Fourth is telling lies.
Fifth is slandering, backbiting.
Sixth is harsh language. Harsh speech, words of abuse-all bad kamma.
Seventh is frivolous talk, fruitless talk which has no value or meaning.
Number eight is covetousness, which is wanting to possess another per-son’s property.
In Pali, we call this visama lobha, which means distorted greed. This is not the greed you have for your own property. Covetousness here means that you want to possess another person’s property, and this is a very bad form of greed.
The ninth form of bad kamma is ill will, or dosa. That is wanting to hurt people, wanting to cause injury to others.
Finally, we come to the tenth bad kamma, which is wrong view. Wrong view is having the belief that things are permanent, satisfactory, and in possession of a soul or self. These are the ten bad kammas which give bad results and which we must’ avoid if we do not want those results.
Refraining from these kammas is said to be good kamma; refraining from killing, stealing, and all the other bad kammas is actually good kamma. We must have knowledge of the law of kamma, the knowledge that kamma is entirely one’s responsibility. This is very important in Buddhism and is part of the good kamma we call the straightening of view.
Knowledge of kamma is conducive to tranquillity, which is one of the seven factors of enlightenment. In order to experience tranquillity, one has to do many things, and reflecting upon kamma as one’s own is one of them. Sometimes you are agitated and restless because you do not have what you want, or you have what you do not want. In such a situation, reflecting upon kamma will help you to be rid of restlessness and thereby gain tranquillity because you cannot do anything to change kamma from the past. You have to put up with what you deserve as the result of past volitions, past kamma.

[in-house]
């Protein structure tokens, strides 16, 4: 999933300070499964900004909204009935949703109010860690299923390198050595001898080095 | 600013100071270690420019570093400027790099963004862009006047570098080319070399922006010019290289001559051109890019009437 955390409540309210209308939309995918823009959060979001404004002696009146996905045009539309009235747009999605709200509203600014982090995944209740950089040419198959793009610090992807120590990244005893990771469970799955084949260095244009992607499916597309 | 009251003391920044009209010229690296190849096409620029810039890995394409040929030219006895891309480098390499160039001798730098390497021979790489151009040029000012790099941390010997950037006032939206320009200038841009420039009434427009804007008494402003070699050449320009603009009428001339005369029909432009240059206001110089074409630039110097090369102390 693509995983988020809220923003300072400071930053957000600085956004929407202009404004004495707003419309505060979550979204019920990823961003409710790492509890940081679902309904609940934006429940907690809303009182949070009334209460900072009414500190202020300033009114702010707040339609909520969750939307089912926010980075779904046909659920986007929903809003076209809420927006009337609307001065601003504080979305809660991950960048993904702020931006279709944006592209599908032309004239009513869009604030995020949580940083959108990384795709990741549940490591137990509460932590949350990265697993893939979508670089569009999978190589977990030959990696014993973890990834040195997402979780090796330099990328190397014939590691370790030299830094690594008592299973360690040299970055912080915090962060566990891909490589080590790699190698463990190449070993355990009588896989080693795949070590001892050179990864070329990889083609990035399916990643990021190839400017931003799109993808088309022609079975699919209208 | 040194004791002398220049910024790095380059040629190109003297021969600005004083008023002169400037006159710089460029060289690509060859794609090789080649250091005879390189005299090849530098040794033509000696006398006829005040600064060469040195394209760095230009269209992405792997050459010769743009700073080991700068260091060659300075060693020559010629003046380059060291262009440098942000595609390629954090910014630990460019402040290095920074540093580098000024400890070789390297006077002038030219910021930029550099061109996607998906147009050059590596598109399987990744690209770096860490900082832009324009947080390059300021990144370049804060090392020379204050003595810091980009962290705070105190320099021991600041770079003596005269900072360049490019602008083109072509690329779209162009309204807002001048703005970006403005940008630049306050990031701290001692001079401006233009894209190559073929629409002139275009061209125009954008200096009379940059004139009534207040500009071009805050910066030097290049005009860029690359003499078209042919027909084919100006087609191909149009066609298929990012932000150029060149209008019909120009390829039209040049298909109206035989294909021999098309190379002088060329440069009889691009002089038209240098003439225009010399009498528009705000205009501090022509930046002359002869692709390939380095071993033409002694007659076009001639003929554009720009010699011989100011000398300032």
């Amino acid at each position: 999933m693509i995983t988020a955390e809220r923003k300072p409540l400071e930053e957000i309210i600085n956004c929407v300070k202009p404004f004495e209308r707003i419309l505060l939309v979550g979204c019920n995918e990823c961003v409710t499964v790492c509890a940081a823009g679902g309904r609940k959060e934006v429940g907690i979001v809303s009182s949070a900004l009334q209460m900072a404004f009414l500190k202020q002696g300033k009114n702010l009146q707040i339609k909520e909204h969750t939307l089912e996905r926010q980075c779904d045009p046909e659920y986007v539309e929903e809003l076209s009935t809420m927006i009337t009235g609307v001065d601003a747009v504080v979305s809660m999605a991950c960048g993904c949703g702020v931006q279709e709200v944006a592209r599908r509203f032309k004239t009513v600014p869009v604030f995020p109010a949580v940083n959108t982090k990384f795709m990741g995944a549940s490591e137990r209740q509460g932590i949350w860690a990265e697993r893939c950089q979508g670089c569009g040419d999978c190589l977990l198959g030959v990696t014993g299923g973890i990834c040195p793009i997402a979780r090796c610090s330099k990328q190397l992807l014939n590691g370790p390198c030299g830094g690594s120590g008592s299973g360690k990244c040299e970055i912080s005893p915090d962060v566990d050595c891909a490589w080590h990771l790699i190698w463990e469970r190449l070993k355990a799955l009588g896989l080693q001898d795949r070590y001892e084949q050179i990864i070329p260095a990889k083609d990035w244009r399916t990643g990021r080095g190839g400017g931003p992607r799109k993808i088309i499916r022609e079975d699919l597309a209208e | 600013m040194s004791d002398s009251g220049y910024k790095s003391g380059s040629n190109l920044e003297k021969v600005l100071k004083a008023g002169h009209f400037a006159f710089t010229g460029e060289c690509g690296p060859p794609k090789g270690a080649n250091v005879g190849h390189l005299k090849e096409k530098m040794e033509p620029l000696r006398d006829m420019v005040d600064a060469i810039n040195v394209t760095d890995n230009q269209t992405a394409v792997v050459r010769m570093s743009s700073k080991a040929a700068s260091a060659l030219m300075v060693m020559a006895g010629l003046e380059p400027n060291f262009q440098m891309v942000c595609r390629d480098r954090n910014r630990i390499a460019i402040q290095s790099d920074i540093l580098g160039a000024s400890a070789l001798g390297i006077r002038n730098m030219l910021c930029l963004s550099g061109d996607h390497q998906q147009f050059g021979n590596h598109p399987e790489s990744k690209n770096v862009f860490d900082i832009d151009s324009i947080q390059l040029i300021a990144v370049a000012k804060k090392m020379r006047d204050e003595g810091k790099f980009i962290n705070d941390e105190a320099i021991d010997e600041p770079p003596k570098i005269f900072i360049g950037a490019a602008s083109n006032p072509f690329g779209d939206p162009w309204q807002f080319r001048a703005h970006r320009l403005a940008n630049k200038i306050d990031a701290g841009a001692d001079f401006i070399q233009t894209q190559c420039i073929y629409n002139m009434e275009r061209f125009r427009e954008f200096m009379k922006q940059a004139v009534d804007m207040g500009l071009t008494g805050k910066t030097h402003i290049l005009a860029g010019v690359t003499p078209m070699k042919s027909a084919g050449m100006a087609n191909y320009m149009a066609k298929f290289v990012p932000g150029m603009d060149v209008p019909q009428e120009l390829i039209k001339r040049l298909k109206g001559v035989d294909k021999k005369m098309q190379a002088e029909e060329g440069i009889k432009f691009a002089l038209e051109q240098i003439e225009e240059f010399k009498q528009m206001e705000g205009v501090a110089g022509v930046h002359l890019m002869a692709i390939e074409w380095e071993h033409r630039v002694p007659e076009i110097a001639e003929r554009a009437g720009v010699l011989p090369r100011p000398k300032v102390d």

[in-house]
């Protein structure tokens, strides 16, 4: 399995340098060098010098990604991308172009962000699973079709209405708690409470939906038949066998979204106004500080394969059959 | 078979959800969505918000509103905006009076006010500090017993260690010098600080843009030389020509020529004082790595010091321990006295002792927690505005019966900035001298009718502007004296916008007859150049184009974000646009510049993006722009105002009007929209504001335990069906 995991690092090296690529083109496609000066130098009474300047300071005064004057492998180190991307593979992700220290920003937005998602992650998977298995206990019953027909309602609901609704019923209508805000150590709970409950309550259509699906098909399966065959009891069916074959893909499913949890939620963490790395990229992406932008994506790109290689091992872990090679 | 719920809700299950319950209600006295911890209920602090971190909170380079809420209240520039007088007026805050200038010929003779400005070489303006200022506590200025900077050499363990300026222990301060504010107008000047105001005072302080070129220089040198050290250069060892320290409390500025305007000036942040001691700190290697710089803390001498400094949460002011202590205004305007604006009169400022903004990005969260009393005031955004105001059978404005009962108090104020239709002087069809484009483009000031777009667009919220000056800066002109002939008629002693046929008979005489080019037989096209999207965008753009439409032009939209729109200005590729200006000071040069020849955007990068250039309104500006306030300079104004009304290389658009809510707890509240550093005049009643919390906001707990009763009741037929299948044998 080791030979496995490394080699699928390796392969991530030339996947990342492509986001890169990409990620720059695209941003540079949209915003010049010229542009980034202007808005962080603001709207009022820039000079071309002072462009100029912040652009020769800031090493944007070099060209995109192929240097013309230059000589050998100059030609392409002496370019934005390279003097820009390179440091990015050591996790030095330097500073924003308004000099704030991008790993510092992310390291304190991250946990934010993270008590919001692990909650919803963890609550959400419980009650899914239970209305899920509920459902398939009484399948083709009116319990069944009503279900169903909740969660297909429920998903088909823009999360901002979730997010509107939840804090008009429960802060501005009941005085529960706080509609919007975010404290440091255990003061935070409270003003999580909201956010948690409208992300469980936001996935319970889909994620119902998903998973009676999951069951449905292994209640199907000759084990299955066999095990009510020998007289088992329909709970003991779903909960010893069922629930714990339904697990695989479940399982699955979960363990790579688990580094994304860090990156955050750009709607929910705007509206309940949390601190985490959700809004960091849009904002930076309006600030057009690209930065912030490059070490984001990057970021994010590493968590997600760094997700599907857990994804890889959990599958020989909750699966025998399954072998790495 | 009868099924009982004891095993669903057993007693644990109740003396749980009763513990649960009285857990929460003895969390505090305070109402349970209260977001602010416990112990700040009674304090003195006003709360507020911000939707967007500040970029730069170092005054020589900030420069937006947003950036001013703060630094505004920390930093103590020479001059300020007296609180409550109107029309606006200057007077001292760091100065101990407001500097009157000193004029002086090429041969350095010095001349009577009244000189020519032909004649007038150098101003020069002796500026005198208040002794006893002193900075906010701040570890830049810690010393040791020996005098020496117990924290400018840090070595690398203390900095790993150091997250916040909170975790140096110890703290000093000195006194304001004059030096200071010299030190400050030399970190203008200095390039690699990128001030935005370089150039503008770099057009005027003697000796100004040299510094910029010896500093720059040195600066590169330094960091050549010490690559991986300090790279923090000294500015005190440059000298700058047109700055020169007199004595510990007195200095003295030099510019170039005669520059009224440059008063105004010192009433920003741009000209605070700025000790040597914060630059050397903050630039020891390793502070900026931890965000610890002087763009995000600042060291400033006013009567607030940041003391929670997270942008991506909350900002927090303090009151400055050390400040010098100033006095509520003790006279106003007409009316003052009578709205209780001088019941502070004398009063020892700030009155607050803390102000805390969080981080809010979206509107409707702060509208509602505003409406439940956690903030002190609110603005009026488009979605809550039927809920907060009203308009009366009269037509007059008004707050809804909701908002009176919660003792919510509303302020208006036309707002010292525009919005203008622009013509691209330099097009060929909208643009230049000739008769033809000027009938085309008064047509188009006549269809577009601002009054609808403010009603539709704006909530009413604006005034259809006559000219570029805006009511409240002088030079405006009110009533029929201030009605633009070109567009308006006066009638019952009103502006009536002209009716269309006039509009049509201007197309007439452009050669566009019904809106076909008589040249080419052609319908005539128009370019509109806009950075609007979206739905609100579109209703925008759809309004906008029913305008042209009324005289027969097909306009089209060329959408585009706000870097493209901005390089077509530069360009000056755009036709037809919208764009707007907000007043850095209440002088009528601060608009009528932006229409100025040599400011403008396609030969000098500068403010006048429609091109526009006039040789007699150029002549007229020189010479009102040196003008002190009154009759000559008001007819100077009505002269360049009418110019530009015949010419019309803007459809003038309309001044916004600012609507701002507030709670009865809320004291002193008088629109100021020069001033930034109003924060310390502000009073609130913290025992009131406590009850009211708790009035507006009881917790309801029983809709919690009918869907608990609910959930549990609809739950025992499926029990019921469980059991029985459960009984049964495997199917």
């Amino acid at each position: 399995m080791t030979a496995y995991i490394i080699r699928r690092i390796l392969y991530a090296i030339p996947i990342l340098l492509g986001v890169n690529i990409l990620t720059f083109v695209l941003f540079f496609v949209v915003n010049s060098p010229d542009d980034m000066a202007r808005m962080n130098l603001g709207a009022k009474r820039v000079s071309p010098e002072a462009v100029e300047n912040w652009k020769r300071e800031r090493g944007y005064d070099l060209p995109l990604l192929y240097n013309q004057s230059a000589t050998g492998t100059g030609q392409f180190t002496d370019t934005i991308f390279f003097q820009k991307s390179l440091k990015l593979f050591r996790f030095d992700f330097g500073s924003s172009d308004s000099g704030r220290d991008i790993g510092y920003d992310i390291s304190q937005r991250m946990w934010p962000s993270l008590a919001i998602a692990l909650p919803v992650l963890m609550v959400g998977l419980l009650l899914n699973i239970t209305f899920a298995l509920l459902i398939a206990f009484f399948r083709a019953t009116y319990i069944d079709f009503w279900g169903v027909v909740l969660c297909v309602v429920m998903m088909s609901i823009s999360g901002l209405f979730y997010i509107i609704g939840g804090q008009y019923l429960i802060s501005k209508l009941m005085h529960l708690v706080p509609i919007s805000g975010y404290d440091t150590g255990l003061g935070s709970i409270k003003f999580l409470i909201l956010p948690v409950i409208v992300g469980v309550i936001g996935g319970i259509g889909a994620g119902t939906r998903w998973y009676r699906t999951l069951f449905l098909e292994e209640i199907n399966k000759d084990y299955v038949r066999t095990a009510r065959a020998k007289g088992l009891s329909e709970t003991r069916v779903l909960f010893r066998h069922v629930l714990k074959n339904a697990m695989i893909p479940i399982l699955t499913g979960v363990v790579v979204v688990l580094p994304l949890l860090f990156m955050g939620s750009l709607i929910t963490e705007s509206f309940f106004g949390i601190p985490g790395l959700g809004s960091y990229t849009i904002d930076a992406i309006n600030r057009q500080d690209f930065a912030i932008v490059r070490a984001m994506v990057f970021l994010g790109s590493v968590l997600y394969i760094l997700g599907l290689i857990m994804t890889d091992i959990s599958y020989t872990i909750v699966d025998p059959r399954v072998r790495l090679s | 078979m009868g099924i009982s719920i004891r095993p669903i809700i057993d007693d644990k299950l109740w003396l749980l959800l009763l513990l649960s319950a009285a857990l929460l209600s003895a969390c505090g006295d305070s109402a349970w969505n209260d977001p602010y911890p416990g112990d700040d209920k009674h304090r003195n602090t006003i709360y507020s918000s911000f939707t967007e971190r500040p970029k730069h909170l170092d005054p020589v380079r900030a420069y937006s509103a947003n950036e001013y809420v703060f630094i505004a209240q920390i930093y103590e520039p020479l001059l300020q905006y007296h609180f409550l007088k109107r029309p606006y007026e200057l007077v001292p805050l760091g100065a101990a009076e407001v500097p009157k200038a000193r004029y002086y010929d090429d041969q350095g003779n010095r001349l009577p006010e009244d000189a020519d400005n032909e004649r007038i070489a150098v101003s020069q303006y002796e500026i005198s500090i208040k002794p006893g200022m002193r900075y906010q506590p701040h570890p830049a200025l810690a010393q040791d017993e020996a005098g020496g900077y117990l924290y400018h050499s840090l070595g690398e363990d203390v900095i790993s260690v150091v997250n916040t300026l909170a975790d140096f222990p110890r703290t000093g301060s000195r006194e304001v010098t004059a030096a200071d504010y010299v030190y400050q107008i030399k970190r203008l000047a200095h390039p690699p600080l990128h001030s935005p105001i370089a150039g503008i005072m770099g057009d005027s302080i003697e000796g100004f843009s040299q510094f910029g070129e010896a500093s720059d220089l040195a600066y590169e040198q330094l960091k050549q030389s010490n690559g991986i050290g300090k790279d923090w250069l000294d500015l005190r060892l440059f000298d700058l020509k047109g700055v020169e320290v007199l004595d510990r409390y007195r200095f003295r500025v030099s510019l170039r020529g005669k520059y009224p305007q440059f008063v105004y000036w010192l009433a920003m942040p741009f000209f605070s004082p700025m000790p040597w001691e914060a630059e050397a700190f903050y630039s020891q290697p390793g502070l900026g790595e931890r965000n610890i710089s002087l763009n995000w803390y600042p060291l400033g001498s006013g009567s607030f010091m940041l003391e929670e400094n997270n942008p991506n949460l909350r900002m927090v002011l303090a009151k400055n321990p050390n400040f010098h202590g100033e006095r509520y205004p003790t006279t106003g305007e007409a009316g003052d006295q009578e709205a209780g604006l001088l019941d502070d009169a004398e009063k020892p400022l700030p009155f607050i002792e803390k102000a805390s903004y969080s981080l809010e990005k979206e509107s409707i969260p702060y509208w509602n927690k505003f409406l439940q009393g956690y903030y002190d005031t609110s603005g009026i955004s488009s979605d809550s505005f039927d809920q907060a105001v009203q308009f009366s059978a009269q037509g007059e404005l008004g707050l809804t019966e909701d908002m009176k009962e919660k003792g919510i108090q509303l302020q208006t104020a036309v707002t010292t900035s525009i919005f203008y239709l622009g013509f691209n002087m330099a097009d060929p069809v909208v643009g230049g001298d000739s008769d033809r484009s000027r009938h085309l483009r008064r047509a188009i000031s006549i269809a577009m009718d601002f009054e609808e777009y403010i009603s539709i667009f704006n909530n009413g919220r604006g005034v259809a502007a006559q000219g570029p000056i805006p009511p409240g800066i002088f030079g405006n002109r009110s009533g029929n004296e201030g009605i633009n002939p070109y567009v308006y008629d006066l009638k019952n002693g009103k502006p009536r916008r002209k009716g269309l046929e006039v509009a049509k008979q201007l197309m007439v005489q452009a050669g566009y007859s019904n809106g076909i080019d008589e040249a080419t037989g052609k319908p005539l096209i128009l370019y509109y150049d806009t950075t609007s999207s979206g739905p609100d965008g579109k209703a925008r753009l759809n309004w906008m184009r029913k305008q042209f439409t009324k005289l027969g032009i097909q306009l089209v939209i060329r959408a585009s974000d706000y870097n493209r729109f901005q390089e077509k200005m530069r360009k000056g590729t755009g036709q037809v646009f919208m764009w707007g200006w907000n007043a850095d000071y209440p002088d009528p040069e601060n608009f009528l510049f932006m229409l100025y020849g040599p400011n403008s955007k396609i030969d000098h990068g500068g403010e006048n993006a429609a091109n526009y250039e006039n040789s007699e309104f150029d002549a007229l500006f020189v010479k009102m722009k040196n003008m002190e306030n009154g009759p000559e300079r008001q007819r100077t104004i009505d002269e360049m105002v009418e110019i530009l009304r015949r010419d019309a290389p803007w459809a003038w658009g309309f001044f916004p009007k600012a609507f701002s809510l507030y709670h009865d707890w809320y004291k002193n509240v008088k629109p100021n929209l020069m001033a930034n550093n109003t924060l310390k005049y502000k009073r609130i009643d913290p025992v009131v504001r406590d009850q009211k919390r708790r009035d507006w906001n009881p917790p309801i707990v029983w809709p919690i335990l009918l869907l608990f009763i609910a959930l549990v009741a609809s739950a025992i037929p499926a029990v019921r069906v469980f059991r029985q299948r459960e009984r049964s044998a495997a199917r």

Reflecting upon kamma is a good way of getting rid of resentment. Sometimes when you practice loving-kindness meditation, you ironically begin to feel resentment because you are being asked to send thoughts of loving kindness tò someone who is, perhaps, hateful to you. One way to get rid of the resentment is to reflect upon kamma as your own: You reflect:
“I am reborn here as the result of my own kamma, and the other person is reborn here for the same reason, and there is nothing I can do about it. But by being resentful towards the person, I am accomplishing new akusala kamma, which will give me bad results in the four woeful states.”
By so reflecting upon kamma, one can get rid of resentment. Knowledge of kamma also promotes self-reliance. Since kamma is your own, you are the architect of your life. You must rely on yourself, not on others, to get good results; you must do good kamma yourself. Since beings get results according to their kamma, no one can help another in getting those results.
In addition to teaching self-reliance, knowledge of kamma teaches a sense of individual responsibility. We are responsible for ourselves, and whatever we have or have made in this life, we alone are responsible for it. When we meet with good circumstances, it is a result of what we have done in the past. In the same way, when we find ourselves in unfavourable circumstances, we are responsible.
So if you want to get good results, then you need only do good kamma in this life. In this way, knowledge of kamma gives consolation and hope because we can rely on ourselves to shape our future lives by doing good kamma here. Thus kamma is not fate or destiny, for we can avoid the results of bad kamma by doing good kamma in this life. We do not have to be afraid of anyone who sits in judgement over us or of anyone who can send us to hell.
According to Buddhism, no one can send us to hell but ourselves, but we can send ourselves to the deva world. Knowledge of and belief in the law of kamma is a basic requirement for a Buddhist. Tanungpulu Sayadaw has stressed this point. With this belief and knowledge, one does meritorious deeds, and these meritorious deeds are the best meritorious deeds if they are done with knowledge of kamma and its results in mind.
If you invoke the knowledge of kamma when you do meritorious deeds, then your deeds are said to have three wholesome roots, which are non-attachment, non-anger and non-delusion. When your meritorious deeds are accompanied by three wholesome roots, they will give results in future lives, and you will be reborn as a person endowed with those roots. Those born with the three wholesome roots are able to attain jhana or Nibbana in their present life. Thus it is very important to have knowledge of kamma in us at the time of doing meritorious deeds.